Point 2 never really got addressed. Point 3 :
"He is right."
Huzzah ! Caldwell, Malik and Laban agree ! But :
But it is an argument that sits uneasily with claims about the inherent cultural apartness of Third World and Muslim immigrants. Many immigrants want to join the club, Caldwell seems to be saying, but they can’t because the club has lost its rulebook.Yay ! He broke the code ! As Spiked put it :
This explains the immense difficulty the government has with drawing up guidelines for immigrants. The exercise of trying to tell immigrants how to be British is becoming an embarrassing demonstration of the fact that the elite doesn't know itself.And why don't they know ? Because the cultural revolution destroyed the existing common culture while not replacing it. There's little shared culture any more - just lots and lots of cultures, some co-existing, some competing. There is one overarching national culture - the culture of our liberal elite, of the grown-up suburban revolutionaries - perhaps that of Kenan Malik - but it is extremely fragile, and is aware of the fact. That awareness is why school bus drivers get sacked in Bradford for being BNP members.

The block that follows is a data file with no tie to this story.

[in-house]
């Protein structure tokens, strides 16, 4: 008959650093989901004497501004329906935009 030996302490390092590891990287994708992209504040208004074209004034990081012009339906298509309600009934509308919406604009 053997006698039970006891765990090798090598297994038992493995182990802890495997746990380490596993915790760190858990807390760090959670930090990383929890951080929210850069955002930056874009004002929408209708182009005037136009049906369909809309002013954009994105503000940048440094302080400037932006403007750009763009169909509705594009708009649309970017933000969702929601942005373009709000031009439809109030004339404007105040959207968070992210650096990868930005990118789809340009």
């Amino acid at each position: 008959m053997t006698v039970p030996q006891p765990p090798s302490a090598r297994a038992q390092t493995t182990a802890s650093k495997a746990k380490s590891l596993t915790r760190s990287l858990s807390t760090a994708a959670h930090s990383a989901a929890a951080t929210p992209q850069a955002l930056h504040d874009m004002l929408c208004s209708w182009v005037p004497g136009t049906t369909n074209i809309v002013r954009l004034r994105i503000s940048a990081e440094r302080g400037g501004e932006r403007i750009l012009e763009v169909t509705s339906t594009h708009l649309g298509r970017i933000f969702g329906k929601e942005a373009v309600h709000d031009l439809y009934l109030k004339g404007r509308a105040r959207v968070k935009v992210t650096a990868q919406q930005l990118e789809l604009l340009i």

Malik throws in this criticism :
Caldwell clearly thinks that Europe cannot be the same with different people in it. But in asking the question Caldwell confuses the diversity of peoples and the diversity of values. People of North African or South Asian parentage, he seems to believe, will inevitably cleave to a different set of values than those of European ancestry. Why? Being born to European parents is no passport to Enlightenment beliefs. So why should we imagine that having Bangladeshi or Moroccan ancestry makes one automatically believe in sharia?which IMHO is a bit of a straw man. While Islam is a religion not a race, the vast majority of Muslims in the UK are brown-skinned people whose forbears (and often marriage partners) hail from Bangladesh or Pakistan - which is what enables people to shout 'racist' when Islam is criticised. My view is that social cohesion is simply made that much more difficult when culture and ethnicity are so closely aligned. To be fair, plenty of people are similarly 'confused' :